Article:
expert
Expert with best answer

Vlad

97% Recommendation Rate

340 Meetings

4,314 Q&A Upvotes

USD 319 / Coaching

I have a question about hypotheses and issue trees/case structures. Victor Cheng seems to say you should state your hypothesis, and then lay out the structure of your case/draw your issue tree. But surely if you do this and your first couple of hypotheses are disproved, you'll end up with a bunch of wasted effort and having to draw multiple issue trees? Is it not better to draw a structure of all the possible things that could be important in the case, and then take a hypothesis to go down one a

Nick asked on Sep 25, 2018
Oxford uni student looking for partners to practice cases with.
3 answers

  • Upvotes
  • Date ascending
  • Date descending
Best Answer
Vlad replied on Sep 26, 2018
McKinsey / Accenture / Got all BIG3 offers / More than 300 real MBB cases / Harvard Business School
Book a coaching with Vlad

97% Recommendation Rate

340 Meetings

4,314 Q&A Upvotes

USD 319 / Coaching

Hi,

The major mistake of the candidates is that they start using the hypothesis and neglect having a proper structure.

Moreover, if you perfectly solve the case without ever stating a hypothesis - you'll pass the interview. So most probably you had some other issues with the case as well and they used it as a standard feedback.

There are two ways to use the hypothesis:

First - presenting a structure using the hypothesis. For example, if you are having a PE (private equity) case, you should do the following:

1) Make classic structure (market, company, competitors, feasibility of exit)

2) Make subpoints (e.g. in market: size, growth rates, profitability, segmentation, etc)

3) Present your 1st level Hypothesis:

  • - "In order to understand whether we should invest in Company A, I would like to check a number of the hypotheses - that the Market is Attractive, the Company is Attractive, the competition is favorable and we have good opportunities for of exit"

4) Present the main 2nd level Hypothesis:

  • "In the market, I would like to make sure that the market is big enough and growing;
  • In the company I would like to find additional opportunities for growth;
  • In competition I would like to check that the market is fragmented enough;
  • Finally, I would like to check if we have potential buyers and can achieve desired exit multiples"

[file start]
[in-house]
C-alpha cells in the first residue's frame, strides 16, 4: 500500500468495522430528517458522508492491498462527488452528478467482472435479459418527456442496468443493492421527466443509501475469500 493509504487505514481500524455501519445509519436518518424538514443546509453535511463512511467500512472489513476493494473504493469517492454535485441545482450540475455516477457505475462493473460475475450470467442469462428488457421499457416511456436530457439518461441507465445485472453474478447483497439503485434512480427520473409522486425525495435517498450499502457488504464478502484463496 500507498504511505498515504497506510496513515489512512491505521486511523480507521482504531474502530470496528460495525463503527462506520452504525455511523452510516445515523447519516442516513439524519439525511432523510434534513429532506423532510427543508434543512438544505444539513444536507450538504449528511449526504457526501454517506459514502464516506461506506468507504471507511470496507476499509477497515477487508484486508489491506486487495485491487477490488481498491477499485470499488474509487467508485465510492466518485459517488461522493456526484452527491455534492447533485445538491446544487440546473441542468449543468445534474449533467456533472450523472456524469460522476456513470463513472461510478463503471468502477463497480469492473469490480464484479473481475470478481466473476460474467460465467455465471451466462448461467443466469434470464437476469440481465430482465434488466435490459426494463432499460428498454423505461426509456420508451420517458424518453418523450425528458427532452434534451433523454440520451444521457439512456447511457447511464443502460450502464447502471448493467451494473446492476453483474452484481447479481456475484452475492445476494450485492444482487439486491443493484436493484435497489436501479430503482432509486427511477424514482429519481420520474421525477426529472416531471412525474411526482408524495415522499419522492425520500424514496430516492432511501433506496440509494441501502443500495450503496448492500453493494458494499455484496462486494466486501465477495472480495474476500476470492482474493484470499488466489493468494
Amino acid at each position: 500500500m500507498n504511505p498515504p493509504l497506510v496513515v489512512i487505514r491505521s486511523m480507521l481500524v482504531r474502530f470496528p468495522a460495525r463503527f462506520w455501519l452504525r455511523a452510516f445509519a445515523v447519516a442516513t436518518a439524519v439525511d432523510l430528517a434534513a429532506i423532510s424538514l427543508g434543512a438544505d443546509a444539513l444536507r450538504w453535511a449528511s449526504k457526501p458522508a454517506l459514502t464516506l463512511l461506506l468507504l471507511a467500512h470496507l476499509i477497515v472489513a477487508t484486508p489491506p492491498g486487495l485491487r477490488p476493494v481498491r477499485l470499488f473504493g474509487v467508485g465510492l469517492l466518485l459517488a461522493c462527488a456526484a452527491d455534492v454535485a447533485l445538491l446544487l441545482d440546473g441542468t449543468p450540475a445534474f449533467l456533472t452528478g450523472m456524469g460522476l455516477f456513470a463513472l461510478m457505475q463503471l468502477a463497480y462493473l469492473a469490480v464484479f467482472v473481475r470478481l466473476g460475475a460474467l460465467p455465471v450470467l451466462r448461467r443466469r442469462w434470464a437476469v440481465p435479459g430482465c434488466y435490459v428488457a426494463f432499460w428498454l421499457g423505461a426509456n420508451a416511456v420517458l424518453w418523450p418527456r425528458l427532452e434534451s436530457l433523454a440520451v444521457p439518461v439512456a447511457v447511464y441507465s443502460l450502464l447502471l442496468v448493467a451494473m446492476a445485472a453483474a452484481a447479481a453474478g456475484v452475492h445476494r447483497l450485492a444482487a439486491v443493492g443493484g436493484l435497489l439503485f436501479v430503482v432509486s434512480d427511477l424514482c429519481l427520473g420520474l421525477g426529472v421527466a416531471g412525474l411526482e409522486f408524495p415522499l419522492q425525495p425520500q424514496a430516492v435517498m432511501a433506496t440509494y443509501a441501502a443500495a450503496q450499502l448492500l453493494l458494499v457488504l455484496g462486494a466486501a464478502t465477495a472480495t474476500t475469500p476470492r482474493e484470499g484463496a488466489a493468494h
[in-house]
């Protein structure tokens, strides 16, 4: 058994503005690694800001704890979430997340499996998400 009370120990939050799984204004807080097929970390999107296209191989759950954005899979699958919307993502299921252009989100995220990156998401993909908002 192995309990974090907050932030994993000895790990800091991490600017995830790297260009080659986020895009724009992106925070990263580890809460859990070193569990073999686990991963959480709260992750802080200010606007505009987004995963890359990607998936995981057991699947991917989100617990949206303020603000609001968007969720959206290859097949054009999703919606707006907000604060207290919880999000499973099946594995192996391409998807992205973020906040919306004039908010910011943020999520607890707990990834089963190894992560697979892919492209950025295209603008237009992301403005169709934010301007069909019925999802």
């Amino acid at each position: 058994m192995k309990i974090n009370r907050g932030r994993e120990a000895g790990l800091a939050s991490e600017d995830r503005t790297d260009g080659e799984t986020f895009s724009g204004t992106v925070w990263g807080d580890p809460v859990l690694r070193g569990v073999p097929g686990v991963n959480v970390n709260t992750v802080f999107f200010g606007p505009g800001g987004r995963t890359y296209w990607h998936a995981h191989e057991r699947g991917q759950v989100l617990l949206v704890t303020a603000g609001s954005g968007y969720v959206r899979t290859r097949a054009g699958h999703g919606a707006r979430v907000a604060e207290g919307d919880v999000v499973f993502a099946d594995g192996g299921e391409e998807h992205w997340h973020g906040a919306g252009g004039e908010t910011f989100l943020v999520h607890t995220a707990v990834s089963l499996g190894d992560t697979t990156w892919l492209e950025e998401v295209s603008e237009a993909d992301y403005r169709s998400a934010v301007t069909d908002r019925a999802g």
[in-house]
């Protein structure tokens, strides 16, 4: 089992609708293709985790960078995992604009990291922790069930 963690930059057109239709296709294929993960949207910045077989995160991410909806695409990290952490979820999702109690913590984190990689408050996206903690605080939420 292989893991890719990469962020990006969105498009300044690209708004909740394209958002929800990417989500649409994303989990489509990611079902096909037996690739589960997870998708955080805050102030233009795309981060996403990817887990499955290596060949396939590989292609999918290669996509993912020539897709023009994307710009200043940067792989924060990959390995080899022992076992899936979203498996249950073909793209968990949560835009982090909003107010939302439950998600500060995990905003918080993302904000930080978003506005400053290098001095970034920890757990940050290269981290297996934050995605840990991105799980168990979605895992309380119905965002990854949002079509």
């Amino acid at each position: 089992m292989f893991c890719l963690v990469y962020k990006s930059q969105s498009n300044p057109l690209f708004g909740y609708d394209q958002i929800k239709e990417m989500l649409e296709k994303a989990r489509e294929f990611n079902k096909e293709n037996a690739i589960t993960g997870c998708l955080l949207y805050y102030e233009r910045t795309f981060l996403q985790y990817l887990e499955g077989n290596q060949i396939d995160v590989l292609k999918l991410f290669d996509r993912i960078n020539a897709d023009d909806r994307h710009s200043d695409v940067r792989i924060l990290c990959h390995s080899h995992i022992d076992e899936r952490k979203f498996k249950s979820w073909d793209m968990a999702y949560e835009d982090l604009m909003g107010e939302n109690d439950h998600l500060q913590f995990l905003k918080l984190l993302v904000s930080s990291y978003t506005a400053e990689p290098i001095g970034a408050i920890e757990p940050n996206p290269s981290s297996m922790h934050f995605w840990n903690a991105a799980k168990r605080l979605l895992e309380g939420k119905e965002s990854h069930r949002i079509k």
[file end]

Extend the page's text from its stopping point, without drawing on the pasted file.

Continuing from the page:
Another way to use hypothesis is using the hypothesis to prioritize your analysis:

1) Make a structure: "Problem in sales may be related to Sales Motivation, Sales Strategy, Sales Coverage, and Sales Process:

2) Prioritize a part of the structure based on your knowledge / common sense / available data: "Taking into account that motivation is the core problem of the sales organization, I would like to prioritize this part of the analysis".

Good luck!

Guennael replied on Sep 26, 2018
Ex-MBB, Experienced Hire; I will teach you not only the how, but also the why of case interviews
Book a coaching with Guennael

99% Recommendation Rate

243 Meetings

1,223 Q&A Upvotes

USD 319 / Coaching

Remember, the objective of a case is not really for you to crack it, but for you to display a repeatable method: can you think of a new problem in a logical & MECE way? Can you follow your framework? Are you going to get lost & confused? ... Bottom line, can I trust you with an analysis, and will you hep me when I staff you on my project?

As you build your initial framework and develop an hypothesis, remember to use the 80/20 rule: what seems the most likely option? This is probably the one you will want to analyze first. This is why someone with 'great business sense' will be much faster all else being equal. Projects go by very quickly, you will never have time to just look at every conceivable solution (aka 'boil the ocean')

Oh, and if your first couple of hypotheses are disproved, you just truck along and move to the 3rd hypothesis.

Totally agree. A great read on that is the book "The McKinsey Mind" — Elias on Sep 26, 2018

Anonymous A updated his answer on Sep 25, 2018

I have a problem with the same, for it discounts the fact that in order to develop hypothesis one needs to have a decent understanding. And having a hypothesis without understanding is akin to speaking without thinking, having opinions without facts, more like stereotyping.

That said, drawing a structure of all that is important is too laborious. However, you could abstract them. For example in profitability case you can start with # Understand specific problem stream # Explore Revenue Opportunities # Explore Cost Opportunities.. Consider your framework as more of chevrons you would use to summarize your project approach from mobilisation, analysis/discovery, opportunity identification, roadmap...

(edited)

Related BootCamp article(s)

Approaching a Case

In order to get into consulting, the case study is the most important element of the interview. Here, you can learn the specific skills and concepts to solve them.

19 Comment(s)

MECE Principle

The MECE principle is a way of segmenting information into sub-elements that are mutually exclusive and collectively exhaustive. Learn more in our bootcamp.

4 Comment(s)

Case Studies

The case study is the most important element of the case interview, which you'll have to nail in order to get into strategic consulting. Here you can learn the specific skills and concepts necessary to solve them.

4 Comment(s)

Issue Tree

The Issue Tree Framework can be used to break down the problems of a case to its components and significantly increase your speed during case interviews.

6 Comment(s)

Focusing on The Core: Mock Interviews

It is to practice as many cases as possible - both as interviewee and as interviewee. Here are a couple of guidelines to help you get started

3 Comment(s)